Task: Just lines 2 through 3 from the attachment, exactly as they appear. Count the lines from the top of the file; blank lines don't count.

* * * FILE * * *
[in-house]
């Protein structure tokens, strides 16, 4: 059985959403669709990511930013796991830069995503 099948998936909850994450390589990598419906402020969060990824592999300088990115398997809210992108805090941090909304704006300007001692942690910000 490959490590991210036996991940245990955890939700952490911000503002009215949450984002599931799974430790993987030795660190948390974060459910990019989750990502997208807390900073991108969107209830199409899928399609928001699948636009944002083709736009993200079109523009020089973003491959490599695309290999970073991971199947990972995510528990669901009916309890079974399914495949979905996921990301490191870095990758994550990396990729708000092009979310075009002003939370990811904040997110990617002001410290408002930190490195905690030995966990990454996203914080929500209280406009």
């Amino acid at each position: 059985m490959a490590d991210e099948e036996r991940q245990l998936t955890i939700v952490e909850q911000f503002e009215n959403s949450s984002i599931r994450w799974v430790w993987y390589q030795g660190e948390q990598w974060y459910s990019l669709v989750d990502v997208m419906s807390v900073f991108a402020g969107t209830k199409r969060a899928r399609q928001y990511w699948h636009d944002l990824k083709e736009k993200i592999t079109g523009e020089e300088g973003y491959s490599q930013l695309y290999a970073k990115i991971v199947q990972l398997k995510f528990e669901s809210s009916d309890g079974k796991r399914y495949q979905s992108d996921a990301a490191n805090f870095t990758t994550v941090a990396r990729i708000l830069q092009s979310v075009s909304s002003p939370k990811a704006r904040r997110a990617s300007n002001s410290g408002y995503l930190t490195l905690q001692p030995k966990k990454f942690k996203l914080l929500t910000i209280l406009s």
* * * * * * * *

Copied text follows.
């Protein structure tokens, strides 16, 4: 059985959403669709990511930013796991830069995503 099948998936909850994450390589990598419906402020969060990824592999300088990115398997809210992108805090941090909304704006300007001692942690910000 490959490590991210036996991940245990955890939700952490911000503002009215949450984002599931799974430790993987030795660190948390974060459910990019989750990502997208807390900073991108969107209830199409899928399609928001699948636009944002083709736009993200079109523009020089973003491959490599695309290999970073991971199947990972995510528990669901009916309890079974399914495949979905996921990301490191870095990758994550990396990729708000092009979310075009002003939370990811904040997110990617002001410290408002930190490195905690030995966990990454996203914080929500209280406009």
């Amino acid at each position: 059985m490959a490590d991210e099948e036996r991940q245990l998936t955890i939700v952490e909850q911000f503002e009215n959403s949450s984002i599931r994450w799974v430790w993987y390589q030795g660190e948390q990598w974060y459910s990019l669709v989750d990502v997208m419906s807390v900073f991108a402020g969107t209830k199409r969060a899928r399609q928001y990511w699948h636009d944002l990824k083709e736009k993200i592999t079109g523009e020089e300088g973003y491959s490599q930013l695309y290999a970073k990115i991971v199947q990972l398997k995510f528990e669901s809210s009916d309890g079974k796991r399914y495949q979905s992108d996921a990301a490191n805090f870095t990758t994550v941090a990396r990729i708000l830069q092009s979310v075009s909304s002003p939370k990811a704006r904040r997110a990617s300007n002001s410290g408002y995503l930190t490195l905690q001692p030995k966990k990454f942690k996203l914080l929500t910000i209280l406009s």